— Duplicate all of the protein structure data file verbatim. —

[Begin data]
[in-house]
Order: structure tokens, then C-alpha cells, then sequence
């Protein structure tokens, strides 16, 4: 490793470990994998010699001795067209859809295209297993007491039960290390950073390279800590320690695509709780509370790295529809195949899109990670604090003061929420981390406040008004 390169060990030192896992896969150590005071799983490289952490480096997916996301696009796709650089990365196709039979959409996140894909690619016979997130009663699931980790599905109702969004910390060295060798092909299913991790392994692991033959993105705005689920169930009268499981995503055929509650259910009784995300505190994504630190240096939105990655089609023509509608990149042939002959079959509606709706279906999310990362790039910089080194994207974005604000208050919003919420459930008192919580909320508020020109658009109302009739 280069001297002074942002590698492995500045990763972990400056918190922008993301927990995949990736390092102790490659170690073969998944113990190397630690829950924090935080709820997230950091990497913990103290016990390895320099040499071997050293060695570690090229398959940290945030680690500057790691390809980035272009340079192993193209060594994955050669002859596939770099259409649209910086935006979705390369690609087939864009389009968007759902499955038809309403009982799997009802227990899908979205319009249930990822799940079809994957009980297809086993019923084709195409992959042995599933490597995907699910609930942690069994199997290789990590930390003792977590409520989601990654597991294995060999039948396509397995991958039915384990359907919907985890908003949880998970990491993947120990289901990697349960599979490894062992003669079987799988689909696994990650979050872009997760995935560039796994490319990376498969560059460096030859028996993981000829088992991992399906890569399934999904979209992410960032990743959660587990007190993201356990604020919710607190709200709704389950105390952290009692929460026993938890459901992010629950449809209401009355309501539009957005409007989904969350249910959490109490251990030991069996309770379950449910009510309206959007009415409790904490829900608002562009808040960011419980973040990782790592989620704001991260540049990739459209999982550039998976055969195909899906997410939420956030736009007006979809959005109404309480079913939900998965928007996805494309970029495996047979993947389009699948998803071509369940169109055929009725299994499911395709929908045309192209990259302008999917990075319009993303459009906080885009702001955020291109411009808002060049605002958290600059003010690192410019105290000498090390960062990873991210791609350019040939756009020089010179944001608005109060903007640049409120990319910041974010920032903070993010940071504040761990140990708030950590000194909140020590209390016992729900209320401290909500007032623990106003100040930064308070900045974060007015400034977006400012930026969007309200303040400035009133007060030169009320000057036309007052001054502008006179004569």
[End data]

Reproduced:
[in-house]
Order: structure tokens, then C-alpha cells, then sequence
């Protein structure tokens, strides 16, 4: 490793470990994998010699001795067209859809295209297993007491039960290390950073390279800590320690695509709780509370790295529809195949899109990670604090003061929420981390406040008004 390169060990030192896992896969150590005071799983490289952490480096997916996301696009796709650089990365196709039979959409996140894909690619016979997130009663699931980790599905109702969004910390060295060798092909299913991790392994692991033959993105705005689920169930009268499981995503055929509650259910009784995300505190994504630190240096939105990655089609023509509608990149042939002959079959509606709706279906999310990362790039910089080194994207974005604000208050919003919420459930008192919580909320508020020109658009109302009739 280069001297002074942002590698492995500045990763972990400056918190922008993301927990995949990736390092102790490659170690073969998944113990190397630690829950924090935080709820997230950091990497913990103290016990390895320099040499071997050293060695570690090229398959940290945030680690500057790691390809980035272009340079192993193209060594994955050669002859596939770099259409649209910086935006979705390369690609087939864009389009968007759902499955038809309403009982799997009802227990899908979205319009249930990822799940079809994957009980297809086993019923084709195409992959042995599933490597995907699910609930942690069994199997290789990590930390003792977590409520989601990654597991294995060999039948396509397995991958039915384990359907919907985890908003949880998970990491993947120990289901990697349960599979490894062992003669079987799988689909696994990650979050872009997760995935560039796994490319990376498969560059460096030859028996993981000829088992991992399906890569399934999904979209992410960032990743959660587990007190993201356990604020919710607190709200709704389950105390952290009692929460026993938890459901992010629950449809209401009355309501539009957005409007989904969350249910959490109490251990030991069996309770379950449910009510309206959007009415409790904490829900608002562009808040960011419980973040990782790592989620704001991260540049990739459209999982550039998976055969195909899906997410939420956030736009007006979809959005109404309480079913939900998965928007996805494309970029495996047979993947389009699948998803071509369940169109055929009725299994499911395709929908045309192209990259302008999917990075319009993303459009906080885009702001955020291109411009808002060049605002958290600059003010690192410019105290000498090390960062990873991210791609350019040939756009020089010179944001608005109060903007640049409120990319910041974010920032903070993010940071504040761990140990708030950590000194909140020590209390016992729900209320401290909500007032623990106003100040930064308070900045974060007015400034977006400012930026969007309200303040400035009133007060030169009320000057036309007052001054502008006179004569």